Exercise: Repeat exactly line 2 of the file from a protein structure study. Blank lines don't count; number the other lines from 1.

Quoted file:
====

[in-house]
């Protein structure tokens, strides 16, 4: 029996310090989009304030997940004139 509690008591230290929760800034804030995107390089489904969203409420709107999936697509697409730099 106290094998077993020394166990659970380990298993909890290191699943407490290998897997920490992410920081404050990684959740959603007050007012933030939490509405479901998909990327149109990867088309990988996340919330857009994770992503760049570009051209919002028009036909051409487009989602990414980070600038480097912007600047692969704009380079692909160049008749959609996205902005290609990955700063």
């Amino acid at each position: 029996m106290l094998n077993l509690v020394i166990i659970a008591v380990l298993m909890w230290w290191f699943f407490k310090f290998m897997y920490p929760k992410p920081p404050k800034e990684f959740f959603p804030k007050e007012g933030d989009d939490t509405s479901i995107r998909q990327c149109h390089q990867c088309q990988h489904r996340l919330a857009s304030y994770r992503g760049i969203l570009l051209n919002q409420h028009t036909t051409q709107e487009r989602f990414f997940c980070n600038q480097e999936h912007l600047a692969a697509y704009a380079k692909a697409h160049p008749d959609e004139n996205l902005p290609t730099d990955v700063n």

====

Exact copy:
């Protein structure tokens, strides 16, 4: 029996310090989009304030997940004139 509690008591230290929760800034804030995107390089489904969203409420709107999936697509697409730099 106290094998077993020394166990659970380990298993909890290191699943407490290998897997920490992410920081404050990684959740959603007050007012933030939490509405479901998909990327149109990867088309990988996340919330857009994770992503760049570009051209919002028009036909051409487009989602990414980070600038480097912007600047692969704009380079692909160049008749959609996205902005290609990955700063």